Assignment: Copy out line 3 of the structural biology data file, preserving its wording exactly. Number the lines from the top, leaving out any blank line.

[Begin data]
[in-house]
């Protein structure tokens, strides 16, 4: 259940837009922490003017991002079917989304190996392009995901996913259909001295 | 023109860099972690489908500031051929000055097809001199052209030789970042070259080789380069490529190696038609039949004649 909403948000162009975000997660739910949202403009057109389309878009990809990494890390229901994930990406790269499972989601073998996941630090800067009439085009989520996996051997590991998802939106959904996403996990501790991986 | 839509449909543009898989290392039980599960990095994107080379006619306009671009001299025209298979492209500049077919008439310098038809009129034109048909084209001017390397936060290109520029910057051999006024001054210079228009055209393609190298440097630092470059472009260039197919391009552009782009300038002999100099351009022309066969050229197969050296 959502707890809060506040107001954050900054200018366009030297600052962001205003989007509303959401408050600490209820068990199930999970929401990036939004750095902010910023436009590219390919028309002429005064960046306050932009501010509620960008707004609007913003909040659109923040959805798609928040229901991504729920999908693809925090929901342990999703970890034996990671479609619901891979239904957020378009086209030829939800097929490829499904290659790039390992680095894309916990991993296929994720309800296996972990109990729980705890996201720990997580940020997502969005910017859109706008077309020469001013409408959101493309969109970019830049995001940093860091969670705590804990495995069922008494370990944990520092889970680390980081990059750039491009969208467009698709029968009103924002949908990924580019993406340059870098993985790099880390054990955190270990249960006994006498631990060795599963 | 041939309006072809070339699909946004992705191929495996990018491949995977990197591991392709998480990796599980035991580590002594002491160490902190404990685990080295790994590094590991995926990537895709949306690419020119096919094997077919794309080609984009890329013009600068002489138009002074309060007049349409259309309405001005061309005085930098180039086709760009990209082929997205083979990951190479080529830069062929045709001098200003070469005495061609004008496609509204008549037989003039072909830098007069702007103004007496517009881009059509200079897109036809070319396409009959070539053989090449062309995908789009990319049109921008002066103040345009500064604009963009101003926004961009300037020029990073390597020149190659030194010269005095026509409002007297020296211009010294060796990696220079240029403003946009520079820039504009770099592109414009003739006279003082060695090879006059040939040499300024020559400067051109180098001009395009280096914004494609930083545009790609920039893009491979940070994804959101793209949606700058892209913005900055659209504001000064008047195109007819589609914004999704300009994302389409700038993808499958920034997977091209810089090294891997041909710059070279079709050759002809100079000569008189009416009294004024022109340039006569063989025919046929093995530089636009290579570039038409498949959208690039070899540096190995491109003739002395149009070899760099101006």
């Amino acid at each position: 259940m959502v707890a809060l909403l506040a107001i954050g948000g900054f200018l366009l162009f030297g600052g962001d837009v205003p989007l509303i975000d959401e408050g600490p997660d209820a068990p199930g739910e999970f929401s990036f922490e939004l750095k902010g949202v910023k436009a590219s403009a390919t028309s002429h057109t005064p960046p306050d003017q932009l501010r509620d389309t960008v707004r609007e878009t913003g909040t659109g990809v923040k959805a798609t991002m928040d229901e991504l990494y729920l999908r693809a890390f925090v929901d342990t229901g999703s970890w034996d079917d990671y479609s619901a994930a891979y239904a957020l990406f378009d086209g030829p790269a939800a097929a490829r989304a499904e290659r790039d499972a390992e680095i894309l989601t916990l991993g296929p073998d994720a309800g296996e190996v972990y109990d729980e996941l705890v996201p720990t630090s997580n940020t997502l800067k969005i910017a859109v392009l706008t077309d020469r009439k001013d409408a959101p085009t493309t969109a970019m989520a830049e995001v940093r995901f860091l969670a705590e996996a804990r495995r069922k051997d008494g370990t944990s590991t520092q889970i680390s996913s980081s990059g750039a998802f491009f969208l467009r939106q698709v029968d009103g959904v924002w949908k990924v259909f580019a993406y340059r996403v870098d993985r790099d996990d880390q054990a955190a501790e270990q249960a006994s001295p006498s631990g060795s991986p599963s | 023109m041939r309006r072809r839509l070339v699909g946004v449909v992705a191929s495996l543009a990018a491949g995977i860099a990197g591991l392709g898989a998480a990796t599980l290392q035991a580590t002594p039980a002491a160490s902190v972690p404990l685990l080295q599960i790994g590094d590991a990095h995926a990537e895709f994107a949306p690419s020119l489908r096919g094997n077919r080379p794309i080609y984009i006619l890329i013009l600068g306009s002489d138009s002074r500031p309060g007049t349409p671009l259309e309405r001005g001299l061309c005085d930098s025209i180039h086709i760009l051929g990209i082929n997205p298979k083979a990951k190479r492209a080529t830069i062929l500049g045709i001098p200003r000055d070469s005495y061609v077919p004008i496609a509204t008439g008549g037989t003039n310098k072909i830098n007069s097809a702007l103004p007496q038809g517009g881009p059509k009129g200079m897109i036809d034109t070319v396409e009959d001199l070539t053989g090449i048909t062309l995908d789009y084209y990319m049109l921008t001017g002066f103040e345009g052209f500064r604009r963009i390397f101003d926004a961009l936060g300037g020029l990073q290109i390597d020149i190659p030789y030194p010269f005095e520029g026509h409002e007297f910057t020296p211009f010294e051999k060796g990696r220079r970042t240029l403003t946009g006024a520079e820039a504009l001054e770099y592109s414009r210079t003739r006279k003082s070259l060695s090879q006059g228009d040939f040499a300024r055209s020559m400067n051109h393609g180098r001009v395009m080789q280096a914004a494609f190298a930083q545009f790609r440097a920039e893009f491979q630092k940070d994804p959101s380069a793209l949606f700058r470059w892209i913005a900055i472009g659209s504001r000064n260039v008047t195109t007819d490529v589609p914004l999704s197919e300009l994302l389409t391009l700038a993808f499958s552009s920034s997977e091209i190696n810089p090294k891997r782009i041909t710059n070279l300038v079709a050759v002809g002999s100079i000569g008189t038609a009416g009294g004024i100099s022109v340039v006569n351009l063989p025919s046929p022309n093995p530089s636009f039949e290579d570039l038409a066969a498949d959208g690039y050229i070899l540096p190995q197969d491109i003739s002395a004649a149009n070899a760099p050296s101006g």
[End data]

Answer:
């Amino acid at each position: 259940m959502v707890a809060l909403l506040a107001i954050g948000g900054f200018l366009l162009f030297g600052g962001d837009v205003p989007l509303i975000d959401e408050g600490p997660d209820a068990p199930g739910e999970f929401s990036f922490e939004l750095k902010g949202v910023k436009a590219s403009a390919t028309s002429h057109t005064p960046p306050d003017q932009l501010r509620d389309t960008v707004r609007e878009t913003g909040t659109g990809v923040k959805a798609t991002m928040d229901e991504l990494y729920l999908r693809a890390f925090v929901d342990t229901g999703s970890w034996d079917d990671y479609s619901a994930a891979y239904a957020l990406f378009d086209g030829p790269a939800a097929a490829r989304a499904e290659r790039d499972a390992e680095i894309l989601t916990l991993g296929p073998d994720a309800g296996e190996v972990y109990d729980e996941l705890v996201p720990t630090s997580n940020t997502l800067k969005i910017a859109v392009l706008t077309d020469r009439k001013d409408a959101p085009t493309t969109a970019m989520a830049e995001v940093r995901f860091l969670a705590e996996a804990r495995r069922k051997d008494g370990t944990s590991t520092q889970i680390s996913s980081s990059g750039a998802f491009f969208l467009r939106q698709v029968d009103g959904v924002w949908k990924v259909f580019a993406y340059r996403v870098d993985r790099d996990d880390q054990a955190a501790e270990q249960a006994s001295p006498s631990g060795s991986p599963s | 023109m041939r309006r072809r839509l070339v699909g946004v449909v992705a191929s495996l543009a990018a491949g995977i860099a990197g591991l392709g898989a998480a990796t599980l290392q035991a580590t002594p039980a002491a160490s902190v972690p404990l685990l080295q599960i790994g590094d590991a990095h995926a990537e895709f994107a949306p690419s020119l489908r096919g094997n077919r080379p794309i080609y984009i006619l890329i013009l600068g306009s002489d138009s002074r500031p309060g007049t349409p671009l259309e309405r001005g001299l061309c005085d930098s025209i180039h086709i760009l051929g990209i082929n997205p298979k083979a990951k190479r492209a080529t830069i062929l500049g045709i001098p200003r000055d070469s005495y061609v077919p004008i496609a509204t008439g008549g037989t003039n310098k072909i830098n007069s097809a702007l103004p007496q038809g517009g881009p059509k009129g200079m897109i036809d034109t070319v396409e009959d001199l070539t053989g090449i048909t062309l995908d789009y084209y990319m049109l921008t001017g002066f103040e345009g052209f500064r604009r963009i390397f101003d926004a961009l936060g300037g020029l990073q290109i390597d020149i190659p030789y030194p010269f005095e520029g026509h409002e007297f910057t020296p211009f010294e051999k060796g990696r220079r970042t240029l403003t946009g006024a520079e820039a504009l001054e770099y592109s414009r210079t003739r006279k003082s070259l060695s090879q006059g228009d040939f040499a300024r055209s020559m400067n051109h393609g180098r001009v395009m080789q280096a914004a494609f190298a930083q545009f790609r440097a920039e893009f491979q630092k940070d994804p959101s380069a793209l949606f700058r470059w892209i913005a900055i472009g659209s504001r000064n260039v008047t195109t007819d490529v589609p914004l999704s197919e300009l994302l389409t391009l700038a993808f499958s552009s920034s997977e091209i190696n810089p090294k891997r782009i041909t710059n070279l300038v079709a050759v002809g002999s100079i000569g008189t038609a009416g009294g004024i100099s022109v340039v006569n351009l063989p025919s046929p022309n093995p530089s636009f039949e290579d570039l038409a066969a498949d959208g690039y050229i070899l540096p190995q197969d491109i003739s002395a004649a149009n070899a760099p050296s101006g």